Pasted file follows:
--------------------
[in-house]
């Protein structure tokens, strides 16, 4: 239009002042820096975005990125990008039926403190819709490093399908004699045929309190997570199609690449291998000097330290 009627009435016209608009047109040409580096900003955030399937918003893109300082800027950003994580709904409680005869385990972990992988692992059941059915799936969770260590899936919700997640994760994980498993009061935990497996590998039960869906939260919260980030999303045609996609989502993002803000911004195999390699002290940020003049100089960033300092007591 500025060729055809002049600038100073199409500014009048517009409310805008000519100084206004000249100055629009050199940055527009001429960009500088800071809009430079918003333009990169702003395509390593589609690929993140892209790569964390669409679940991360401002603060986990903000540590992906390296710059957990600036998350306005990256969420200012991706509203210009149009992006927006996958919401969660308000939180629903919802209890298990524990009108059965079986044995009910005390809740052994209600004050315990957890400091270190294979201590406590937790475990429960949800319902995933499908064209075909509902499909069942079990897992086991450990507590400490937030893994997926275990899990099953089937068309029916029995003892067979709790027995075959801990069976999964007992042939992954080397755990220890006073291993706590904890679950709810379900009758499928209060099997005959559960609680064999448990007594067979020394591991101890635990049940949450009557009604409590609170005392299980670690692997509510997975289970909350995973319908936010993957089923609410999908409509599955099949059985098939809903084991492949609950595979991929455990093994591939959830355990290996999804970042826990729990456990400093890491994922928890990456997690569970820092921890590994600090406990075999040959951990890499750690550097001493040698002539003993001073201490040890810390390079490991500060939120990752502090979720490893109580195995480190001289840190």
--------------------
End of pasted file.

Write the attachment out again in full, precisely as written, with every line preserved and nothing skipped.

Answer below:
[in-house]
């Protein structure tokens, strides 16, 4: 239009002042820096975005990125990008039926403190819709490093399908004699045929309190997570199609690449291998000097330290 009627009435016209608009047109040409580096900003955030399937918003893109300082800027950003994580709904409680005869385990972990992988692992059941059915799936969770260590899936919700997640994760994980498993009061935990497996590998039960869906939260919260980030999303045609996609989502993002803000911004195999390699002290940020003049100089960033300092007591 500025060729055809002049600038100073199409500014009048517009409310805008000519100084206004000249100055629009050199940055527009001429960009500088800071809009430079918003333009990169702003395509390593589609690929993140892209790569964390669409679940991360401002603060986990903000540590992906390296710059957990600036998350306005990256969420200012991706509203210009149009992006927006996958919401969660308000939180629903919802209890298990524990009108059965079986044995009910005390809740052994209600004050315990957890400091270190294979201590406590937790475990429960949800319902995933499908064209075909509902499909069942079990897992086991450990507590400490937030893994997926275990899990099953089937068309029916029995003892067979709790027995075959801990069976999964007992042939992954080397755990220890006073291993706590904890679950709810379900009758499928209060099997005959559960609680064999448990007594067979020394591991101890635990049940949450009557009604409590609170005392299980670690692997509510997975289970909350995973319908936010993957089923609410999908409509599955099949059985098939809903084991492949609950595979991929455990093994591939959830355990290996999804970042826990729990456990400093890491994922928890990456997690569970820092921890590994600090406990075999040959951990890499750690550097001493040698002539003993001073201490040890810390390079490991500060939120990752502090979720490893109580195995480190001289840190």